Tourmaline in cosmetic cleansing compositions
United States Patent 6036965

The present invention relates to cosmetic skin or hair cleansing compositions comprising tourmaline.

Gubernick, Joseph (New York, NY)
Cioca, Gheorghe (Lake Grove, NY)
Bevacqua, Andrew J. (E. Setauket, NY)
Tadlock, Charles Craig (Islip Terrace, NY)
Application Number:
Publication Date:
Filing Date:
Color Access, Inc. (Melville, NY)
Primary Class:
Other Classes:
424/70.11, 424/70.19, 424/70.28, 510/130, 510/139, 510/150, 514/846
International Classes:
A61K8/00; A61K8/19; A61K8/25; A61K8/26; A61Q1/02; A61Q1/14; A61Q5/02; A61Q19/10; (IPC1-7): A61K6/00
Field of Search:
424/401, 424/70.19, 424/70.28, 424/70.11, 514/846, 510/122, 510/130, 510/139, 510/140, 510/150
View Patent Images:

Foreign References:
JP6173162June, 1994
JP7024444January, 1995
JP8057060March, 1996
JP9194321July, 1997
JP9278624October, 1997
JP9278632October, 1997
JP1094963July, 1998
JP10262856October, 1998
JP10305073November, 1998BEAUTY EQUIPMENT
JP11004713January, 1999COSMETIC POWDER PUFF
JP11032937February, 1999
JP11057038March, 1999
Other References:
Hydroxyl ions and surface active actions of tourmaline used in cosmetics. Adam Kozan Chuo Kenkyusho Co., Ltd. Ohmiya-shi saitama-ken, Japan, May 1997.
Analysis Data of Tourmaline Mineral, Yutaka Sangyou, Inc., K. Shinohara and Central Research Institute of Adan Mine Inc., J. Okamoto (estimated date 1995).
Hydroxyl Ions and Surface Active Actions of Tourmaline Used in Cosmetics, Adam Kozan Chuo Kenkyusho Co., Ltd., Ohmiya-shi Saitama-ken, Japan.
Lovion's UCHU Hair and Scalp Treatments, published 1998.
BodySpark Far Infrared and Negative Ion Products, published 1999, VO
Primary Examiner:
Attorney, Agent or Firm:
What we claim is:

1. A method of cleansing the skin or hair which comprises applying to the skin or hair a composition comprising an effective amount of tourmaline in combination with a cosmetically acceptable carrier.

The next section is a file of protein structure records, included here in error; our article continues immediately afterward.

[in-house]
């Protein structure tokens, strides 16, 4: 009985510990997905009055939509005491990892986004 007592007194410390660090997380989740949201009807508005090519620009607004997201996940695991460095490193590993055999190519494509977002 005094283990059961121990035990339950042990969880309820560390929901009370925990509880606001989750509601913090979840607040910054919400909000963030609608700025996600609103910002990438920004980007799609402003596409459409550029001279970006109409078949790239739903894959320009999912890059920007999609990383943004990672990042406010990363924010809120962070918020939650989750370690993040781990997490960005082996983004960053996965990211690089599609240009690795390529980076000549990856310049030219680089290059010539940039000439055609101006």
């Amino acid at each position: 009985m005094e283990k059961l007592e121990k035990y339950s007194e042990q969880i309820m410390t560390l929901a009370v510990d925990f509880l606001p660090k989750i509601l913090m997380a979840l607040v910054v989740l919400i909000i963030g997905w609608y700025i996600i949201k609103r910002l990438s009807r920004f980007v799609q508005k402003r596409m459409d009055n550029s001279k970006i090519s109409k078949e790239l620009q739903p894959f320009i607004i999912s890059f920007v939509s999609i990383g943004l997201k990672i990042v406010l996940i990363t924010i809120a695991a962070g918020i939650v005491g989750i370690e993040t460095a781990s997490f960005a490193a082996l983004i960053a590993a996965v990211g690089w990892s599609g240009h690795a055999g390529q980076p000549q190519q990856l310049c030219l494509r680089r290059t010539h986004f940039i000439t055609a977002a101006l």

2. The method of claim 1 in which the amount of tourmaline comprises from about 0.01-99.5% by weight.

3. The method of claim 1 which comprises from about 0.01-20% of tourmaline by weight.

4. The method of claim 1 in which the composition comprises a tourmaline powder having a particle size of about 0.1μ-10 mm.

5. The method of claim 1 in which the composition comprises a tourmaline powder having a particle size of about 1-10μ.

6. The method of claim 1 in which the composition further comprises at least one surfactant.

7. The method of claim 1 in which the composition further comprises a conditioning agent.

8. The method of claim 1 in which the composition further comprises a foam booster.

9. The method of claim 1 in which the composition is a facial cleaner.

10. The method of claim 1 in which is the composition is a hair or body shampoo.

11. The method of claim 1 in which the tourmaline is incorporated into or onto a solid substrate.

12. The method of claim 1 in which the substrate is a paper, cloth, sponge, or loofah.



The invention relates to cosmetic compositions. More particularly, the invention relates to cosmetic compositions for skin or hair cleansing.


Tourmaline is a complex borosilicate mineral with a variety of unusual pyroelectric and piezoelectric properties. It is probably best known for its use as a gem stone; however, in recent years, it has begun to find a number of other uses that are in one way or another connected to its unique electrical activity, which results from the presence of permanent electrodes within the crystalline structure. In particular, tourmaline in water produces an electrical discharge which dissociates the water molecule into hydrogen and hydroxyl ions, which in turn produce hydronium ions (H3 O+) and hydrated hydroxyl ion (H3 O2-) by their reactions with H2 O molecules. Both these ions are reported to have surface active properties.